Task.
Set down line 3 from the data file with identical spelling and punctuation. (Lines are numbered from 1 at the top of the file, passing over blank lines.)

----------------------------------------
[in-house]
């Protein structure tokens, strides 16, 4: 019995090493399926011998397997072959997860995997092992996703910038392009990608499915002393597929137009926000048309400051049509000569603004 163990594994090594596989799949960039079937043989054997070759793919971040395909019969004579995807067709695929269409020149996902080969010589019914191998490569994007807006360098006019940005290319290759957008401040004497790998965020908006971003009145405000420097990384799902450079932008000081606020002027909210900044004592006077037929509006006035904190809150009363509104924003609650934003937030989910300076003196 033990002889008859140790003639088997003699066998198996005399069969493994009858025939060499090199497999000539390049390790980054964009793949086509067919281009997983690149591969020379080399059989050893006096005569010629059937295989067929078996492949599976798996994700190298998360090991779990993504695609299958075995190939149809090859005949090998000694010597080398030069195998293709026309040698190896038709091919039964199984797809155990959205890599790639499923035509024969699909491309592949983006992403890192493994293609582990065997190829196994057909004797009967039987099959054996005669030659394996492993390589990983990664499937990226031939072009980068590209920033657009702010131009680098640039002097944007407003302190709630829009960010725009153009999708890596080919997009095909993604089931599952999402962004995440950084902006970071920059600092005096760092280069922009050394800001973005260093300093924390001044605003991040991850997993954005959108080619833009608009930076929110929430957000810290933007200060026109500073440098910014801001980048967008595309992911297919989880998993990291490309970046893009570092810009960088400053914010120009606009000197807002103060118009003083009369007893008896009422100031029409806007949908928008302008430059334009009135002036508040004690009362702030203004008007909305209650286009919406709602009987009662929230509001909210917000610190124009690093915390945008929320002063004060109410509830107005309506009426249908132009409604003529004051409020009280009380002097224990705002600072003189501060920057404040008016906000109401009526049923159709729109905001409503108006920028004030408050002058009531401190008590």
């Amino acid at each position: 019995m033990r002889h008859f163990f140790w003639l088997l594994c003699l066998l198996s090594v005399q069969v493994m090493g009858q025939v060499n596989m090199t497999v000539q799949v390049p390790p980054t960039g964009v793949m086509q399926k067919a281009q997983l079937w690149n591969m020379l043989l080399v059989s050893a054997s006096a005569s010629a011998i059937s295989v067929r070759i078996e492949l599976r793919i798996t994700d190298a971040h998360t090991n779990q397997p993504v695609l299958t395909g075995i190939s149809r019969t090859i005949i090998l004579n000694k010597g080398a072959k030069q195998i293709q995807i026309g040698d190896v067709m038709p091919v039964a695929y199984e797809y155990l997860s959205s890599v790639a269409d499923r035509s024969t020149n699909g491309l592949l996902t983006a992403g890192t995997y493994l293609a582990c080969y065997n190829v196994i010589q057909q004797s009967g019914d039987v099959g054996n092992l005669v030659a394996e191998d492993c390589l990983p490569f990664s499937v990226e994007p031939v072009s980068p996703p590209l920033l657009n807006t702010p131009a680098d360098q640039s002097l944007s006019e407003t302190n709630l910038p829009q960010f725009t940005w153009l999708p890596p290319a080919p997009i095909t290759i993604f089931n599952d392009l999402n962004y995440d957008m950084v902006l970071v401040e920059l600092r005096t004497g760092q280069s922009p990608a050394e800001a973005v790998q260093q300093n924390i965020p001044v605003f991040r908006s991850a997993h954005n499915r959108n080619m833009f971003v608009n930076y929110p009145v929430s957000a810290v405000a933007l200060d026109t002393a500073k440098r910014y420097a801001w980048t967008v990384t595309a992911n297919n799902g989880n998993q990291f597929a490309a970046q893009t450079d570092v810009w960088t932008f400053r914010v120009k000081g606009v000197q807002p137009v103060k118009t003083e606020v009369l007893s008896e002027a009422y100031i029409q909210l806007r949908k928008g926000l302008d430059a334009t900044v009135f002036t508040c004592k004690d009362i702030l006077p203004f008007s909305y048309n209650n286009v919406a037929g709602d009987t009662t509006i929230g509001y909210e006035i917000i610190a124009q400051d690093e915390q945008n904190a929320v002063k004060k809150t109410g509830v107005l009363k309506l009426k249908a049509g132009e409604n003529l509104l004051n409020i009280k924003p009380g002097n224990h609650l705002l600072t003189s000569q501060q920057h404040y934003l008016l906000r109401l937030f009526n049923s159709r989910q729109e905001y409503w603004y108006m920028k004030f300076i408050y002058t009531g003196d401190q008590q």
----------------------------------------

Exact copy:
């Amino acid at each position: 019995m033990r002889h008859f163990f140790w003639l088997l594994c003699l066998l198996s090594v005399q069969v493994m090493g009858q025939v060499n596989m090199t497999v000539q799949v390049p390790p980054t960039g964009v793949m086509q399926k067919a281009q997983l079937w690149n591969m020379l043989l080399v059989s050893a054997s006096a005569s010629a011998i059937s295989v067929r070759i078996e492949l599976r793919i798996t994700d190298a971040h998360t090991n779990q397997p993504v695609l299958t395909g075995i190939s149809r019969t090859i005949i090998l004579n000694k010597g080398a072959k030069q195998i293709q995807i026309g040698d190896v067709m038709p091919v039964a695929y199984e797809y155990l997860s959205s890599v790639a269409d499923r035509s024969t020149n699909g491309l592949l996902t983006a992403g890192t995997y493994l293609a582990c080969y065997n190829v196994i010589q057909q004797s009967g019914d039987v099959g054996n092992l005669v030659a394996e191998d492993c390589l990983p490569f990664s499937v990226e994007p031939v072009s980068p996703p590209l920033l657009n807006t702010p131009a680098d360098q640039s002097l944007s006019e407003t302190n709630l910038p829009q960010f725009t940005w153009l999708p890596p290319a080919p997009i095909t290759i993604f089931n599952d392009l999402n962004y995440d957008m950084v902006l970071v401040e920059l600092r005096t004497g760092q280069s922009p990608a050394e800001a973005v790998q260093q300093n924390i965020p001044v605003f991040r908006s991850a997993h954005n499915r959108n080619m833009f971003v608009n930076y929110p009145v929430s957000a810290v405000a933007l200060d026109t002393a500073k440098r910014y420097a801001w980048t967008v990384t595309a992911n297919n799902g989880n998993q990291f597929a490309a970046q893009t450079d570092v810009w960088t932008f400053r914010v120009k000081g606009v000197q807002p137009v103060k118009t003083e606020v009369l007893s008896e002027a009422y100031i029409q909210l806007r949908k928008g926000l302008d430059a334009t900044v009135f002036t508040c004592k004690d009362i702030l006077p203004f008007s909305y048309n209650n286009v919406a037929g709602d009987t009662t509006i929230g509001y909210e006035i917000i610190a124009q400051d690093e915390q945008n904190a929320v002063k004060k809150t109410g509830v107005l009363k309506l009426k249908a049509g132009e409604n003529l509104l004051n409020i009280k924003p009380g002097n224990h609650l705002l600072t003189s000569q501060q920057h404040y934003l008016l906000r109401l937030f009526n049923s159709r989910q729109e905001y409503w603004y108006m920028k004030f300076i408050y002058t009531g003196d401190q008590q």